- What additional costs do I need to consider that are particular to this region?
Step 2. Consider friendly local payment options for Shopify international shoppers
If you’ve been selling in the US, you’ll be used to asking shoppers to pull out a credit or debit card to make an online purchase. But for many countries, that’s not how things are done. Often, international shoppers use secure banking transfer systems or other more common payment methods in their regions.
To make international payments simple, here’s what to do:
- Offer local payment methods. These methods are direct, secure and offer options for specific regions.
- If your store uses Shopify Payments, set up payments familiar to your target regions to provide a hyper-localized shopping feel for customers.
- Remember, Shopify offers more than 130 currencies, allowing customers to convert pricing to a currency of their choice. When they’re ready to check out, Shopify does the conversion for you but pays out in US dollars.
Step 3. Get on the same page as the locals
How likely are you to purchase from a Shopify international store in another language? Yeah, neither are your customers. In fact, 42% of Europeans never purchase from a store in a language other than their own.
To avoid customers running your sales pages through Google translate each time they shop, it’s important to support the local language.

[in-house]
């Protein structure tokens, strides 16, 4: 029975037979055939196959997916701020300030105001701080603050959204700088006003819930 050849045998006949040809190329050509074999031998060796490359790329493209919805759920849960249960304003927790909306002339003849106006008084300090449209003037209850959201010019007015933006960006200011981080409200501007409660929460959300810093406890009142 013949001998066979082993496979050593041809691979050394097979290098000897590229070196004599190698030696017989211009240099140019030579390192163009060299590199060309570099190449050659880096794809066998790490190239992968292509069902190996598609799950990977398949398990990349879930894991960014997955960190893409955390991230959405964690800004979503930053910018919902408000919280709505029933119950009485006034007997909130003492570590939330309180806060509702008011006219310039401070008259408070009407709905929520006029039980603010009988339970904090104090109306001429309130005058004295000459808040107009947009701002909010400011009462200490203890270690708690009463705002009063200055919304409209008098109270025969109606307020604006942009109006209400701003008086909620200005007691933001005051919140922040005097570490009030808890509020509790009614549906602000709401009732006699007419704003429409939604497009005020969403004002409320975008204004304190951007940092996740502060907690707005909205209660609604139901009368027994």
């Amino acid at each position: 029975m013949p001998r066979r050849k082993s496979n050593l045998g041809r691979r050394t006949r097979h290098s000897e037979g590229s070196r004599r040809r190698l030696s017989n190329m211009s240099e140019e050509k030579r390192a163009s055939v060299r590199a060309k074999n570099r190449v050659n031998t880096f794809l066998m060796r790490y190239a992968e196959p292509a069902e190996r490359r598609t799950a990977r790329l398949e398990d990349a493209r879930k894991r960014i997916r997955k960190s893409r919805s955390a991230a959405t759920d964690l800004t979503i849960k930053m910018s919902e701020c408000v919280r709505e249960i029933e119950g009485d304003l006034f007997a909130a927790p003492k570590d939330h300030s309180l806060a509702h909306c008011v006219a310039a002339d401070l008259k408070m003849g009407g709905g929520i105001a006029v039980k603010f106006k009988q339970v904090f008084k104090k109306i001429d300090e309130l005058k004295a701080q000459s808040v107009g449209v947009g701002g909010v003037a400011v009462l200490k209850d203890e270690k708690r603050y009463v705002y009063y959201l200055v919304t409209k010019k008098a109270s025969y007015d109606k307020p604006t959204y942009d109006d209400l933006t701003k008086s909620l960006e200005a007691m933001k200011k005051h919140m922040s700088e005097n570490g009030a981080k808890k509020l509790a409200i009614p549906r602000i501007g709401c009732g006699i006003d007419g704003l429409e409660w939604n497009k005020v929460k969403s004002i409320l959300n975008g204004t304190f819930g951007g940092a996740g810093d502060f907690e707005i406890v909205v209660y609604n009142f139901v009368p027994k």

But the buck doesn’t stop there — because Google isn’t fooled when it comes to countries that share your language either. When shoppers search for their favorite product, Google only shows them content most relevant to them — and that includes geographic proximity.
The answer? International domains.
By setting up domains specific to the region you’re targeting, you can provide a more personalized experience that includes content in local languages and pricing in local currencies. For example, let’s say your standard US domain is mystoreonline.com. You could set up shop in France by using mystoreonline.fr or fr.mystoreonline.com.
Step 4. Get crystal-clear about international delivery times
If you ship from the US to Canada, it probably takes a little longer than shipping locally. But shipping to the other side of the world? You’ve got a whole new set of standards to deal with.
Here’s how to ace international shipping:
- Update your shipping information frequently to be as accurate as possible.